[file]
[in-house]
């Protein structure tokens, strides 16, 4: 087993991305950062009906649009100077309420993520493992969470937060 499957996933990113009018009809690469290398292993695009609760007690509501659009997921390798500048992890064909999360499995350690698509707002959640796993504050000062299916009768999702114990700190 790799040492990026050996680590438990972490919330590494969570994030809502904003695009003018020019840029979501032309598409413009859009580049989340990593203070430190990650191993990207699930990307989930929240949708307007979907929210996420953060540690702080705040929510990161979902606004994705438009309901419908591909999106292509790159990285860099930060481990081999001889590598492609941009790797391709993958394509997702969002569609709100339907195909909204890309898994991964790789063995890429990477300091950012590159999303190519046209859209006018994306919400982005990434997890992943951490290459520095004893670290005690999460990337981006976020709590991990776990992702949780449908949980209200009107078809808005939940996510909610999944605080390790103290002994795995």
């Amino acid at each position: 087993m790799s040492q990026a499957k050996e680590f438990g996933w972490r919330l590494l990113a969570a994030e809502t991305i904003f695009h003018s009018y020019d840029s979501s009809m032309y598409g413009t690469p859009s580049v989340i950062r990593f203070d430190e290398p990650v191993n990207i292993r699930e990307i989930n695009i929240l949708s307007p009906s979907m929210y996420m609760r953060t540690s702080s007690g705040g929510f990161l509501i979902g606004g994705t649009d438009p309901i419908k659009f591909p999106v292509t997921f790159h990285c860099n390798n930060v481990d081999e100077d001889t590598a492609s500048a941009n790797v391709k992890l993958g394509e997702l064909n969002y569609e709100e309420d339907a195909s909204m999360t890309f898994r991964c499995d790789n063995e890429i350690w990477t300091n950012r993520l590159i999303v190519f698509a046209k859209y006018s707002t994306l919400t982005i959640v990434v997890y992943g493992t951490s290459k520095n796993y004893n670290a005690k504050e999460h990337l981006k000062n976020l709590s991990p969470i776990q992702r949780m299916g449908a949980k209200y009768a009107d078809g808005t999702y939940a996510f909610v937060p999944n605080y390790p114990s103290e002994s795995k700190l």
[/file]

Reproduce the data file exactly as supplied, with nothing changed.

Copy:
[in-house]
């Protein structure tokens, strides 16, 4: 087993991305950062009906649009100077309420993520493992969470937060 499957996933990113009018009809690469290398292993695009609760007690509501659009997921390798500048992890064909999360499995350690698509707002959640796993504050000062299916009768999702114990700190 790799040492990026050996680590438990972490919330590494969570994030809502904003695009003018020019840029979501032309598409413009859009580049989340990593203070430190990650191993990207699930990307989930929240949708307007979907929210996420953060540690702080705040929510990161979902606004994705438009309901419908591909999106292509790159990285860099930060481990081999001889590598492609941009790797391709993958394509997702969002569609709100339907195909909204890309898994991964790789063995890429990477300091950012590159999303190519046209859209006018994306919400982005990434997890992943951490290459520095004893670290005690999460990337981006976020709590991990776990992702949780449908949980209200009107078809808005939940996510909610999944605080390790103290002994795995």
């Amino acid at each position: 087993m790799s040492q990026a499957k050996e680590f438990g996933w972490r919330l590494l990113a969570a994030e809502t991305i904003f695009h003018s009018y020019d840029s979501s009809m032309y598409g413009t690469p859009s580049v989340i950062r990593f203070d430190e290398p990650v191993n990207i292993r699930e990307i989930n695009i929240l949708s307007p009906s979907m929210y996420m609760r953060t540690s702080s007690g705040g929510f990161l509501i979902g606004g994705t649009d438009p309901i419908k659009f591909p999106v292509t997921f790159h990285c860099n390798n930060v481990d081999e100077d001889t590598a492609s500048a941009n790797v391709k992890l993958g394509e997702l064909n969002y569609e709100e309420d339907a195909s909204m999360t890309f898994r991964c499995d790789n063995e890429i350690w990477t300091n950012r993520l590159i999303v190519f698509a046209k859209y006018s707002t994306l919400t982005i959640v990434v997890y992943g493992t951490s290459k520095n796993y004893n670290a005690k504050e999460h990337l981006k000062n976020l709590s991990p969470i776990q992702r949780m299916g449908a949980k209200y009768a009107d078809g808005t999702y939940a996510f909610v937060p999944n605080y390790p114990s103290e002994s795995k700190l």